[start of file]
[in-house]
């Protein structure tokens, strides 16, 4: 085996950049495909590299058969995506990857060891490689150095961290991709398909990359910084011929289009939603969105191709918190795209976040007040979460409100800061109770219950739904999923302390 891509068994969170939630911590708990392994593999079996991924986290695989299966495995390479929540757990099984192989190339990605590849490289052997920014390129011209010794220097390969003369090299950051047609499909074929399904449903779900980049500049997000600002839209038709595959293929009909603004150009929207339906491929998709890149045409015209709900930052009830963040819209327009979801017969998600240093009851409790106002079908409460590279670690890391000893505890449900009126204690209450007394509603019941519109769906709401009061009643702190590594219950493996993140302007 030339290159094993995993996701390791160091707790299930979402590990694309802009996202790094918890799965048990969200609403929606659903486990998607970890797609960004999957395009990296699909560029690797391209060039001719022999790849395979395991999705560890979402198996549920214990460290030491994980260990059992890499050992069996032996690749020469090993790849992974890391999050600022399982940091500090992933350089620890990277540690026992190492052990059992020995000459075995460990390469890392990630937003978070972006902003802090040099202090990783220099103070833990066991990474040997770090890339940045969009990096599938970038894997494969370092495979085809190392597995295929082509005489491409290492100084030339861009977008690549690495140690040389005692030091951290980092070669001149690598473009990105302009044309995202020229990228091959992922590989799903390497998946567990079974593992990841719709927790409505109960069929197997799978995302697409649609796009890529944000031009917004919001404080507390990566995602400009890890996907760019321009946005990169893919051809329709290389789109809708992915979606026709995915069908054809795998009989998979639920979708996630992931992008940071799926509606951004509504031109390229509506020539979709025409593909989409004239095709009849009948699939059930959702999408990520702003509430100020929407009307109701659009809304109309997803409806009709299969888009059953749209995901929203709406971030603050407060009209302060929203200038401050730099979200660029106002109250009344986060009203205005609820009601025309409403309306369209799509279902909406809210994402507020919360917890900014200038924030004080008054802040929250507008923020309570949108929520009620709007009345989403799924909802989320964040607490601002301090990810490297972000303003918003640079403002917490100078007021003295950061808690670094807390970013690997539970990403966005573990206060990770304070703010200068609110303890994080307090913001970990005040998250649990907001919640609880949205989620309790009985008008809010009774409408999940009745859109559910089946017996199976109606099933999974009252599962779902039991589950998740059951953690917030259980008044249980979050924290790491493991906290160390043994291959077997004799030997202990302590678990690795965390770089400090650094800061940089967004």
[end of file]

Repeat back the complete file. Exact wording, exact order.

[in-house]
């Protein structure tokens, strides 16, 4: 085996950049495909590299058969995506990857060891490689150095961290991709398909990359910084011929289009939603969105191709918190795209976040007040979460409100800061109770219950739904999923302390 891509068994969170939630911590708990392994593999079996991924986290695989299966495995390479929540757990099984192989190339990605590849490289052997920014390129011209010794220097390969003369090299950051047609499909074929399904449903779900980049500049997000600002839209038709595959293929009909603004150009929207339906491929998709890149045409015209709900930052009830963040819209327009979801017969998600240093009851409790106002079908409460590279670690890391000893505890449900009126204690209450007394509603019941519109769906709401009061009643702190590594219950493996993140302007 030339290159094993995993996701390791160091707790299930979402590990694309802009996202790094918890799965048990969200609403929606659903486990998607970890797609960004999957395009990296699909560029690797391209060039001719022999790849395979395991999705560890979402198996549920214990460290030491994980260990059992890499050992069996032996690749020469090993790849992974890391999050600022399982940091500090992933350089620890990277540690026992190492052990059992020995000459075995460990390469890392990630937003978070972006902003802090040099202090990783220099103070833990066991990474040997770090890339940045969009990096599938970038894997494969370092495979085809190392597995295929082509005489491409290492100084030339861009977008690549690495140690040389005692030091951290980092070669001149690598473009990105302009044309995202020229990228091959992922590989799903390497998946567990079974593992990841719709927790409505109960069929197997799978995302697409649609796009890529944000031009917004919001404080507390990566995602400009890890996907760019321009946005990169893919051809329709290389789109809708992915979606026709995915069908054809795998009989998979639920979708996630992931992008940071799926509606951004509504031109390229509506020539979709025409593909989409004239095709009849009948699939059930959702999408990520702003509430100020929407009307109701659009809304109309997803409806009709299969888009059953749209995901929203709406971030603050407060009209302060929203200038401050730099979200660029106002109250009344986060009203205005609820009601025309409403309306369209799509279902909406809210994402507020919360917890900014200038924030004080008054802040929250507008923020309570949108929520009620709007009345989403799924909802989320964040607490601002301090990810490297972000303003918003640079403002917490100078007021003295950061808690670094807390970013690997539970990403966005573990206060990770304070703010200068609110303890994080307090913001970990005040998250649990907001919640609880949205989620309790009985008008809010009774409408999940009745859109559910089946017996199976109606099933999974009252599962779902039991589950998740059951953690917030259980008044249980979050924290790491493991906290160390043994291959077997004799030997202990302590678990690795965390770089400090650094800061940089967004």